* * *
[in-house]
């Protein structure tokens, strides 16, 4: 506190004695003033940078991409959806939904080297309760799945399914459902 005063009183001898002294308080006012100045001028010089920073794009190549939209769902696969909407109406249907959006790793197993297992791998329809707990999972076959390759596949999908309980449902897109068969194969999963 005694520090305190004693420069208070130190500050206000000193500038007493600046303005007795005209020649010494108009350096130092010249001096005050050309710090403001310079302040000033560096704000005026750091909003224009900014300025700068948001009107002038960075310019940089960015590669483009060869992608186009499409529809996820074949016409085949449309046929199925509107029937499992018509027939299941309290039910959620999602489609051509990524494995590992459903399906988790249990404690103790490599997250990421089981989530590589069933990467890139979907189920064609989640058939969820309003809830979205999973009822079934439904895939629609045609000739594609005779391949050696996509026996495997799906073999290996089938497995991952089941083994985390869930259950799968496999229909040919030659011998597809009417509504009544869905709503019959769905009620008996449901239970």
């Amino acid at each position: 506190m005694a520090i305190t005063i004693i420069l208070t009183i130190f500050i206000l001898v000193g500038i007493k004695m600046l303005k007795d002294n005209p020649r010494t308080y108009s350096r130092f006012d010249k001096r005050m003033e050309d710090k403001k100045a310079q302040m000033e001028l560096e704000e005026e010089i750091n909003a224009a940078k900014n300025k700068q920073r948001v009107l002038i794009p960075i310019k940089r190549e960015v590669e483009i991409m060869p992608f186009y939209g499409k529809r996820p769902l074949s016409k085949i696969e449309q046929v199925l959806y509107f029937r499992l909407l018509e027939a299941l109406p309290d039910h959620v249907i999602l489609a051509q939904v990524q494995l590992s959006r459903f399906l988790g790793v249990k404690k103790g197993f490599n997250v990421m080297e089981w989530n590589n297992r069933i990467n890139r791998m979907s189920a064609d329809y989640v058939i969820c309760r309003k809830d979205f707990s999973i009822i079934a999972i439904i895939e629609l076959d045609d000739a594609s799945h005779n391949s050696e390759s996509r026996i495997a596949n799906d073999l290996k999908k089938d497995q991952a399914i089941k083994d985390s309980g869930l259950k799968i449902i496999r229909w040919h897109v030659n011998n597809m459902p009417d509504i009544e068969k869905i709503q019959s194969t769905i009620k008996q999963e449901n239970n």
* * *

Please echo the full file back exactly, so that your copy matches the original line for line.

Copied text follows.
[in-house]
């Protein structure tokens, strides 16, 4: 506190004695003033940078991409959806939904080297309760799945399914459902 005063009183001898002294308080006012100045001028010089920073794009190549939209769902696969909407109406249907959006790793197993297992791998329809707990999972076959390759596949999908309980449902897109068969194969999963 005694520090305190004693420069208070130190500050206000000193500038007493600046303005007795005209020649010494108009350096130092010249001096005050050309710090403001310079302040000033560096704000005026750091909003224009900014300025700068948001009107002038960075310019940089960015590669483009060869992608186009499409529809996820074949016409085949449309046929199925509107029937499992018509027939299941309290039910959620999602489609051509990524494995590992459903399906988790249990404690103790490599997250990421089981989530590589069933990467890139979907189920064609989640058939969820309003809830979205999973009822079934439904895939629609045609000739594609005779391949050696996509026996495997799906073999290996089938497995991952089941083994985390869930259950799968496999229909040919030659011998597809009417509504009544869905709503019959769905009620008996449901239970």
């Amino acid at each position: 506190m005694a520090i305190t005063i004693i420069l208070t009183i130190f500050i206000l001898v000193g500038i007493k004695m600046l303005k007795d002294n005209p020649r010494t308080y108009s350096r130092f006012d010249k001096r005050m003033e050309d710090k403001k100045a310079q302040m000033e001028l560096e704000e005026e010089i750091n909003a224009a940078k900014n300025k700068q920073r948001v009107l002038i794009p960075i310019k940089r190549e960015v590669e483009i991409m060869p992608f186009y939209g499409k529809r996820p769902l074949s016409k085949i696969e449309q046929v199925l959806y509107f029937r499992l909407l018509e027939a299941l109406p309290d039910h959620v249907i999602l489609a051509q939904v990524q494995l590992s959006r459903f399906l988790g790793v249990k404690k103790g197993f490599n997250v990421m080297e089981w989530n590589n297992r069933i990467n890139r791998m979907s189920a064609d329809y989640v058939i969820c309760r309003k809830d979205f707990s999973i009822i079934a999972i439904i895939e629609l076959d045609d000739a594609s799945h005779n391949s050696e390759s996509r026996i495997a596949n799906d073999l290996k999908k089938d497995q991952a399914i089941k083994d985390s309980g869930l259950k799968i449902i496999r229909w040919h897109v030659n011998n597809m459902p009417d509504i009544e068969k869905i709503q019959s194969t769905i009620k008996q999963e449901n239970n």